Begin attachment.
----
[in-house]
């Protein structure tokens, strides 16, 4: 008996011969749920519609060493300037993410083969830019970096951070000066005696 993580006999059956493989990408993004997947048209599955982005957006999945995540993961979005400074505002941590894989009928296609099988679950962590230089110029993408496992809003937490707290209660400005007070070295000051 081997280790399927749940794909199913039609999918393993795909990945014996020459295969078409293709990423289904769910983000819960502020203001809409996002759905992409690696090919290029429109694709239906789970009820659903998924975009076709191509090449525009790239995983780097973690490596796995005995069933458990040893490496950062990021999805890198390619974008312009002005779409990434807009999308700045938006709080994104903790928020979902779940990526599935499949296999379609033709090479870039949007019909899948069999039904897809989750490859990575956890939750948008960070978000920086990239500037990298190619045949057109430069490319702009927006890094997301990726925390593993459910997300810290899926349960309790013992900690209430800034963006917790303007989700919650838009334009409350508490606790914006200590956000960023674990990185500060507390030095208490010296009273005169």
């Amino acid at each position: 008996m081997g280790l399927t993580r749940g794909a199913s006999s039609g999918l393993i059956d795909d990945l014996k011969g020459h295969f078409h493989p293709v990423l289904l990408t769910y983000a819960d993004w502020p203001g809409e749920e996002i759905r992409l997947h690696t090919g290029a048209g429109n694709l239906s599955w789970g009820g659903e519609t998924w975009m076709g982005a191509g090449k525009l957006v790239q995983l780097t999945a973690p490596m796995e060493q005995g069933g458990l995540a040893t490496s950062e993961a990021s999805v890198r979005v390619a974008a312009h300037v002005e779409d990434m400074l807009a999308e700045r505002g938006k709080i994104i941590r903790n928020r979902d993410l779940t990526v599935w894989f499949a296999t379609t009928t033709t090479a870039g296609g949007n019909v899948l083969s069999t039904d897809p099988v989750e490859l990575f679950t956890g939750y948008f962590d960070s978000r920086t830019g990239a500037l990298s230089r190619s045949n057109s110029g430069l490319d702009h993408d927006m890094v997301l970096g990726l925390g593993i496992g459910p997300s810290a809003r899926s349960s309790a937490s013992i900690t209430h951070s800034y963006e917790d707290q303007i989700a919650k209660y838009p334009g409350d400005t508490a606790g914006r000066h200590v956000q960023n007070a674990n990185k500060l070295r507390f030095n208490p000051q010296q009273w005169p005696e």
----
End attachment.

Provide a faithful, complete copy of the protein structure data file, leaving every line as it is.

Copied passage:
[in-house]
């Protein structure tokens, strides 16, 4: 008996011969749920519609060493300037993410083969830019970096951070000066005696 993580006999059956493989990408993004997947048209599955982005957006999945995540993961979005400074505002941590894989009928296609099988679950962590230089110029993408496992809003937490707290209660400005007070070295000051 081997280790399927749940794909199913039609999918393993795909990945014996020459295969078409293709990423289904769910983000819960502020203001809409996002759905992409690696090919290029429109694709239906789970009820659903998924975009076709191509090449525009790239995983780097973690490596796995005995069933458990040893490496950062990021999805890198390619974008312009002005779409990434807009999308700045938006709080994104903790928020979902779940990526599935499949296999379609033709090479870039949007019909899948069999039904897809989750490859990575956890939750948008960070978000920086990239500037990298190619045949057109430069490319702009927006890094997301990726925390593993459910997300810290899926349960309790013992900690209430800034963006917790303007989700919650838009334009409350508490606790914006200590956000960023674990990185500060507390030095208490010296009273005169």
């Amino acid at each position: 008996m081997g280790l399927t993580r749940g794909a199913s006999s039609g999918l393993i059956d795909d990945l014996k011969g020459h295969f078409h493989p293709v990423l289904l990408t769910y983000a819960d993004w502020p203001g809409e749920e996002i759905r992409l997947h690696t090919g290029a048209g429109n694709l239906s599955w789970g009820g659903e519609t998924w975009m076709g982005a191509g090449k525009l957006v790239q995983l780097t999945a973690p490596m796995e060493q005995g069933g458990l995540a040893t490496s950062e993961a990021s999805v890198r979005v390619a974008a312009h300037v002005e779409d990434m400074l807009a999308e700045r505002g938006k709080i994104i941590r903790n928020r979902d993410l779940t990526v599935w894989f499949a296999t379609t009928t033709t090479a870039g296609g949007n019909v899948l083969s069999t039904d897809p099988v989750e490859l990575f679950t956890g939750y948008f962590d960070s978000r920086t830019g990239a500037l990298s230089r190619s045949n057109s110029g430069l490319d702009h993408d927006m890094v997301l970096g990726l925390g593993i496992g459910p997300s810290a809003r899926s349960s309790a937490s013992i900690t209430h951070s800034y963006e917790d707290q303007i989700a919650k209660y838009p334009g409350d400005t508490a606790g914006r000066h200590v956000q960023n007070a674990n990185k500060l070295r507390f030095n208490p000051q010296q009273w005169p005696e």